Moose Saliva Reduces Toxins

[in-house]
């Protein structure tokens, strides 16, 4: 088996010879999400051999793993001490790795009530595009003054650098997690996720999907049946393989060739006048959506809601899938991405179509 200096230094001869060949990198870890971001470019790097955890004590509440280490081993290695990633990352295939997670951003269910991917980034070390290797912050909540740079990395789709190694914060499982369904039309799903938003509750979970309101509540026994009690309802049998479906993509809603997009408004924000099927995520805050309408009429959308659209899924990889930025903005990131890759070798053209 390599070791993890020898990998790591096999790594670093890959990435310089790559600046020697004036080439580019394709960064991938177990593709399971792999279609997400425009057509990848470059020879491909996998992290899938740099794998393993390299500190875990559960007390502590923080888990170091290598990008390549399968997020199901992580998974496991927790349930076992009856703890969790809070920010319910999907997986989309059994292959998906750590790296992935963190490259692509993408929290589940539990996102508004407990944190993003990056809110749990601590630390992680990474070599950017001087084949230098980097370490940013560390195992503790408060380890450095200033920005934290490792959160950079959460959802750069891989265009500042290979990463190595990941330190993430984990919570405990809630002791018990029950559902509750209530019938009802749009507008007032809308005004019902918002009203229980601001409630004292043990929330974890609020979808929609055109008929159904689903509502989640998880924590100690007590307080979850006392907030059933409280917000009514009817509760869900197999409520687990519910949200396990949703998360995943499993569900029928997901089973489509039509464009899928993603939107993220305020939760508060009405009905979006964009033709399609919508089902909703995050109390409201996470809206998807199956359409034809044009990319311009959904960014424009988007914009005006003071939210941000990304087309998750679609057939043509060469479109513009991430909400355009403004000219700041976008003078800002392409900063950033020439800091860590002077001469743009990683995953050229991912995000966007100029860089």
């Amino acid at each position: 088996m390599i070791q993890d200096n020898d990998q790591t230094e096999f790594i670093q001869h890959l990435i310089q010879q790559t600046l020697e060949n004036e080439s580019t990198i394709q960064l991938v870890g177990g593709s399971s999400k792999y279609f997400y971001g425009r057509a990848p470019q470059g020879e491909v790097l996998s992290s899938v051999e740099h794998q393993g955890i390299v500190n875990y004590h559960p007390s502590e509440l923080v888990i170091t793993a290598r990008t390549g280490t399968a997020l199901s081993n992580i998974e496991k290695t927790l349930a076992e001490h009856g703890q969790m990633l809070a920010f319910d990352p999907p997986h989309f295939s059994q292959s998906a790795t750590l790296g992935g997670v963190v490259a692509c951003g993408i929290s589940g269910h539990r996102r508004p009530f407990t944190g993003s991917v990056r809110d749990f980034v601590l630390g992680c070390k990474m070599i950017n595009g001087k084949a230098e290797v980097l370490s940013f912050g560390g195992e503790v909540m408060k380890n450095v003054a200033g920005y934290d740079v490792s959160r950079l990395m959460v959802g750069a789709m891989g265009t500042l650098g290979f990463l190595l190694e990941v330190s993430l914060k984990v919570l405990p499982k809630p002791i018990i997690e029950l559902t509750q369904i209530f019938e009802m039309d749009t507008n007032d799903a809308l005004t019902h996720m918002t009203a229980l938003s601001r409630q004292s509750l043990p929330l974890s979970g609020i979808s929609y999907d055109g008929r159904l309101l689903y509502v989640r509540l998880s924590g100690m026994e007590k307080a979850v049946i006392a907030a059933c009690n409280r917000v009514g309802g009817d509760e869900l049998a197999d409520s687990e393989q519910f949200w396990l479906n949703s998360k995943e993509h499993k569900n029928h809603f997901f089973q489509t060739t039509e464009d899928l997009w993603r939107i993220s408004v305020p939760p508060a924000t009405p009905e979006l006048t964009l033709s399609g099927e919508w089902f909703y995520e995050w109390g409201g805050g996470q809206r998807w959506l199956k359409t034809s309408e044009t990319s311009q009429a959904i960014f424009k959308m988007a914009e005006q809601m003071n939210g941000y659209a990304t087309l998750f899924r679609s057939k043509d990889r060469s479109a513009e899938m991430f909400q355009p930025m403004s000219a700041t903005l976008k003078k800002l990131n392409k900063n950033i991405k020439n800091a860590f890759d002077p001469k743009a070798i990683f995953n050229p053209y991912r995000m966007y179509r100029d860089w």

Moose drool neutralizes toxic plant defenses to make grazing safer. When some plants are cut or grazed, toxic chemicals called alkaloids are exposed. These plants have evolved this mechanism as a way of protecting themselves. The toxins deep within the plants can be dangerous or even fatal to grazing animals. But new research by Dr. Dawn Bazely, a Professor of Biology from York University in Toronto, has found that moose have their own way of combating the toxins found in the fescue grass they graze on. Moose saliva, or drool, inhibits the growth of the toxic plant fungus by as much as 70 percent, enabling the animal to return to graze over the same areas without getting sick. Future research will determine the nature of the component within moose saliva that makes this possible.